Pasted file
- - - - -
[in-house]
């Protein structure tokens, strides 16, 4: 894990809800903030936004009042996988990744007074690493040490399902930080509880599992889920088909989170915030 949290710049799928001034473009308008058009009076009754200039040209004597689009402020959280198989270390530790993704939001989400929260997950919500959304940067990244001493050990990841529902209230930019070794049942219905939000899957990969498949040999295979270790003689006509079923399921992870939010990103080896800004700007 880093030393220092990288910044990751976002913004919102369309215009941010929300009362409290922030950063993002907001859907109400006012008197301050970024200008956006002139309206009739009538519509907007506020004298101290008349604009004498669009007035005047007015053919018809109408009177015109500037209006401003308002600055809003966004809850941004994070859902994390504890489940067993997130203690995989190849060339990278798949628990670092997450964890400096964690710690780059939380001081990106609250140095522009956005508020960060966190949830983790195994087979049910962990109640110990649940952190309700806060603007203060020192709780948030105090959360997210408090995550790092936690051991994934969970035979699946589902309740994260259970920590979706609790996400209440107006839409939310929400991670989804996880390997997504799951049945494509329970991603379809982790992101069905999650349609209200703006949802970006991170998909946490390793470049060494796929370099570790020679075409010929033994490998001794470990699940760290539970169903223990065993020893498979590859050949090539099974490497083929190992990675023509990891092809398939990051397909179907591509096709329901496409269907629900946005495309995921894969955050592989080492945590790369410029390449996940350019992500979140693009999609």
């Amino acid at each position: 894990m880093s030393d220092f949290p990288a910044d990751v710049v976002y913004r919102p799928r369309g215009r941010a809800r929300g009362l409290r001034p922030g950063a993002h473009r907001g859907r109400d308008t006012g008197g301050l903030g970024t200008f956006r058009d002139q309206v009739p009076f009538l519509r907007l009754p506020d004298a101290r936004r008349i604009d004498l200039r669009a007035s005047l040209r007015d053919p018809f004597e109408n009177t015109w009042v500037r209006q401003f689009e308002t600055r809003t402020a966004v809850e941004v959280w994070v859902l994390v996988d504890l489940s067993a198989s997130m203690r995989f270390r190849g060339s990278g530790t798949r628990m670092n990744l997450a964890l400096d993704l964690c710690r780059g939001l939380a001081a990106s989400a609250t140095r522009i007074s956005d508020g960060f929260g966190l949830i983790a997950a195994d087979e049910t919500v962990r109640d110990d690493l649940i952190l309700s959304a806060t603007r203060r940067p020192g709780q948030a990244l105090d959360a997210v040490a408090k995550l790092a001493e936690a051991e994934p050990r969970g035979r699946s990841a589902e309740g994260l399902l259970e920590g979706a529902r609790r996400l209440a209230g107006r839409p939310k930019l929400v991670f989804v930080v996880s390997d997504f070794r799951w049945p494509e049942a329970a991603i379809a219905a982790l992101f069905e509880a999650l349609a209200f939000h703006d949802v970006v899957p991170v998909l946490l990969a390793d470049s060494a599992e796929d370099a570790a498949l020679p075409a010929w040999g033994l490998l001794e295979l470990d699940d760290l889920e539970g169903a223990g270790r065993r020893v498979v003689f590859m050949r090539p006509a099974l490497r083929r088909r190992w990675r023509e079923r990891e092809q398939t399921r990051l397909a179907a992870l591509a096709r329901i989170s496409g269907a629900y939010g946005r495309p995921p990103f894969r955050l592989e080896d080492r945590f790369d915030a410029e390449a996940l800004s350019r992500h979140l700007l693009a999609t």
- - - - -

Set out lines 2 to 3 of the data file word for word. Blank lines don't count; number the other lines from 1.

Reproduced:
């Protein structure tokens, strides 16, 4: 894990809800903030936004009042996988990744007074690493040490399902930080509880599992889920088909989170915030 949290710049799928001034473009308008058009009076009754200039040209004597689009402020959280198989270390530790993704939001989400929260997950919500959304940067990244001493050990990841529902209230930019070794049942219905939000899957990969498949040999295979270790003689006509079923399921992870939010990103080896800004700007 880093030393220092990288910044990751976002913004919102369309215009941010929300009362409290922030950063993002907001859907109400006012008197301050970024200008956006002139309206009739009538519509907007506020004298101290008349604009004498669009007035005047007015053919018809109408009177015109500037209006401003308002600055809003966004809850941004994070859902994390504890489940067993997130203690995989190849060339990278798949628990670092997450964890400096964690710690780059939380001081990106609250140095522009956005508020960060966190949830983790195994087979049910962990109640110990649940952190309700806060603007203060020192709780948030105090959360997210408090995550790092936690051991994934969970035979699946589902309740994260259970920590979706609790996400209440107006839409939310929400991670989804996880390997997504799951049945494509329970991603379809982790992101069905999650349609209200703006949802970006991170998909946490390793470049060494796929370099570790020679075409010929033994490998001794470990699940760290539970169903223990065993020893498979590859050949090539099974490497083929190992990675023509990891092809398939990051397909179907591509096709329901496409269907629900946005495309995921894969955050592989080492945590790369410029390449996940350019992500979140693009999609």
């Amino acid at each position: 894990m880093s030393d220092f949290p990288a910044d990751v710049v976002y913004r919102p799928r369309g215009r941010a809800r929300g009362l409290r001034p922030g950063a993002h473009r907001g859907r109400d308008t006012g008197g301050l903030g970024t200008f956006r058009d002139q309206v009739p009076f009538l519509r907007l009754p506020d004298a101290r936004r008349i604009d004498l200039r669009a007035s005047l040209r007015d053919p018809f004597e109408n009177t015109w009042v500037r209006q401003f689009e308002t600055r809003t402020a966004v809850e941004v959280w994070v859902l994390v996988d504890l489940s067993a198989s997130m203690r995989f270390r190849g060339s990278g530790t798949r628990m670092n990744l997450a964890l400096d993704l964690c710690r780059g939001l939380a001081a990106s989400a609250t140095r522009i007074s956005d508020g960060f929260g966190l949830i983790a997950a195994d087979e049910t919500v962990r109640d110990d690493l649940i952190l309700s959304a806060t603007r203060r940067p020192g709780q948030a990244l105090d959360a997210v040490a408090k995550l790092a001493e936690a051991e994934p050990r969970g035979r699946s990841a589902e309740g994260l399902l259970e920590g979706a529902r609790r996400l209440a209230g107006r839409p939310k930019l929400v991670f989804v930080v996880s390997d997504f070794r799951w049945p494509e049942a329970a991603i379809a219905a982790l992101f069905e509880a999650l349609a209200f939000h703006d949802v970006v899957p991170v998909l946490l990969a390793d470049s060494a599992e796929d370099a570790a498949l020679p075409a010929w040999g033994l490998l001794e295979l470990d699940d760290l889920e539970g169903a223990g270790r065993r020893v498979v003689f590859m050949r090539p006509a099974l490497r083929r088909r190992w990675r023509e079923r990891e092809q398939t399921r990051l397909a179907a992870l591509a096709r329901i989170s496409g269907a629900y939010g946005r495309p995921p990103f894969r955050l592989e080896d080492r945590f790369d915030a410029e390449a996940l800004s350019r992500h979140l700007l693009a999609t």